Switzerland Geography

Switzerland Geography

Boundaries. – Within the current borders, established at the Vienna Congress in 1815, Switzerland covers an area of ​​41,294.9 sq km. The border line (1854.5 km.) Has a sinuous and irregular path, especially in China, where the Canton of Ticino enters, roughly, in the shape of a triangle, in the Italian region, and only partially coincides with natural limits. The longest border is precisely the one that divides Switzerland from Italy (733 km.), Assigning to the former some strips of the southern side of the Alps: upper Ticino basin, Val Bregaglia (crossed by the Mavia, tributary of Lake Como), Val di Poschiavo (Adda basin), Val Monastero (Adige basin).

Switzerland is located at the southern edge of middle Europe and owes its individuality mainly to being an alpine and inland state, located between countries of intense exchange, which, in correspondence with the Alps – the greatest obstacle to communication in Europe – they are forced to follow some obligatory steps. The first nucleus of the state, consisting of the Alpine cantons of Schwyz, Uri and Unterwalden, was formed in the 10th century. XIII as a “state of step” to guard the way down from the Gotthard Pass to the Reuss valley to the Rhine, a few decades after the otherwise impassable route of the upper valley of the Reuss. In the century XIV, these mountain communities were joined by those of Bern, Lucerne, Zurich, shopping centers on the roads from Italy to Germany. If the confederation subsequently extended outside the Alpine world to the Jura, it was to ensure the outlet of the roads descending from the Alps in the corridor between them and the Jura and the obligatory passage between the Jura and the Black Forest (watched by Basel) so all these roads lead into the middle Rhine valley, in the heart of Europe.

It is also not without significance that the greatest expansion of Switzerland on the southern side of the Alps is in the Canton of Ticino, where the road and the railway run down from the China Gottardo towards the Po Valley.

Due to its function as a transit country, Switzerland is intimately linked with its neighboring countries, from which it is closely dependent due to its internal position, without access to the sea. Its economy has also developed in such a way as to make it intimately linked abroad, both for purchases and for sales, while the ethnic structure resulting from the coexistence of the nationalities of neighboring countries is the tangible expression of its international character.

The northernmost point of Switzerland is at 47 ° 48 ′ 32 ″ in the canton of Schaffhausen; the southernmost at 45 ° 49 ′ 2 ″ in the Canton of Ticino; the westernmost point is at 5 ° 57 ′ 26 ′ ′ long. E. in the Canton of Geneva; the easternmost at 10 ° 29′40 ″ in the Canton of Grisons.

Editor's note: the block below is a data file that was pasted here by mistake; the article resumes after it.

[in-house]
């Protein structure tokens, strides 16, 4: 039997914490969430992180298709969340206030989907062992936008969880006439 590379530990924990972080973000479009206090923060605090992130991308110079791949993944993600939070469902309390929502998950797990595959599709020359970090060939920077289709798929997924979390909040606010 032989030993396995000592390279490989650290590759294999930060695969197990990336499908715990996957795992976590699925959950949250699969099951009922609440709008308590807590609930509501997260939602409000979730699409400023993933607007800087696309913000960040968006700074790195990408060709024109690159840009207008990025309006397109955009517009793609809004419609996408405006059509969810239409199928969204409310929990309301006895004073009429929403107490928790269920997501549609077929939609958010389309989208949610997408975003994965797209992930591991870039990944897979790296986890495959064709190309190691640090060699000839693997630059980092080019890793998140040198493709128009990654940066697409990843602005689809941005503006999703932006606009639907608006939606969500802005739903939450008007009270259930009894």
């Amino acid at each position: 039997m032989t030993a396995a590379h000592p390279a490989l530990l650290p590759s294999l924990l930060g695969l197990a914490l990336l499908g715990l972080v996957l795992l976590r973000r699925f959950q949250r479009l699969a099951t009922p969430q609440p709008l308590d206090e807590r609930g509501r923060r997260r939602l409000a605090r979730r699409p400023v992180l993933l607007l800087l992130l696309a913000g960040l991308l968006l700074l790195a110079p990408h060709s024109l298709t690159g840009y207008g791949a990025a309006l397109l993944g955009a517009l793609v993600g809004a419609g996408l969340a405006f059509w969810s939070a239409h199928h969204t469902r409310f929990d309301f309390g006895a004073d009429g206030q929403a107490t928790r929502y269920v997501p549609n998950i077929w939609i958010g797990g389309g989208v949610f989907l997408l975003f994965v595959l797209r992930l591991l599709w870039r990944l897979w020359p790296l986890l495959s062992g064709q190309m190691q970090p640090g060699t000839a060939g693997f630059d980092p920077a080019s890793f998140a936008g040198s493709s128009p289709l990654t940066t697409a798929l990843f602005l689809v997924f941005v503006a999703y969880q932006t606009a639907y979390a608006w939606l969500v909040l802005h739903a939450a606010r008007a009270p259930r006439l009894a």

Fauna. – The whole Swiss wildlife complex, due to its geographical position and the orographic nature of the country, has characteristics purely of alpine fauna. Among the Mammals we will notice the presence of the marmot, the snow vole, the alpine hare, the alpine shrew, various bats. It is worth noting the great rarity of a typical resident of the high peaks: the ibex, now very limited in its distribution and protected by special measures, but which was once common in the Swiss mountains.

The avifauna is very interesting: typical species of the high mountainous areas are the sordone, the alpine cinzia, the rampart that rises to the limit of perpetual snow, the peephole, the snow finch, the alpine swift, the bearded vulture, etc.

The Reptiles do not offer noteworthy species and so do the Amphibians, except, the latter, for the presence of the Salamandra atra, which very rarely descends below 850 msm. Numerous forms of freshwater fish. For the invertebrates we will notice the presence of the glacial flea among the insects, the glacial phalanx among the arachnids and the glacial vitrina among the terrestrial molluscs.

Economic conditions. – Since its origins, Switzerland has been a trading country guarding important European trade routes; and even today the function of transit country is at the fore in its economic life. But the whole economy of the state has organized itself in such a way that it cannot live without abroad, just as the various regions inside could not live without one another. Agriculture has increasingly specialized towards the cultivation of natural and artificial meadows and the breeding of livestock, which feeds a thriving dairy industry, while arable crops have shrunk more and more, so much so that Switzerland has to resort for the most part of its food abroad, and, albeit exporting in large quantities some products of livestock breeding, the trade balance of agricultural products, on the whole, marks an excess of imports. In exchange, Switzerland exports industrial products, generally of high cost, to manufacture which, however, must import a large part of the raw material from abroad. Due to its close relations with foreign countries, Switzerland was strongly affected by the repercussions of the world war and the crises that followed, as well as the tendency towards economic self-sufficiency in other states.

Switzerland Geography

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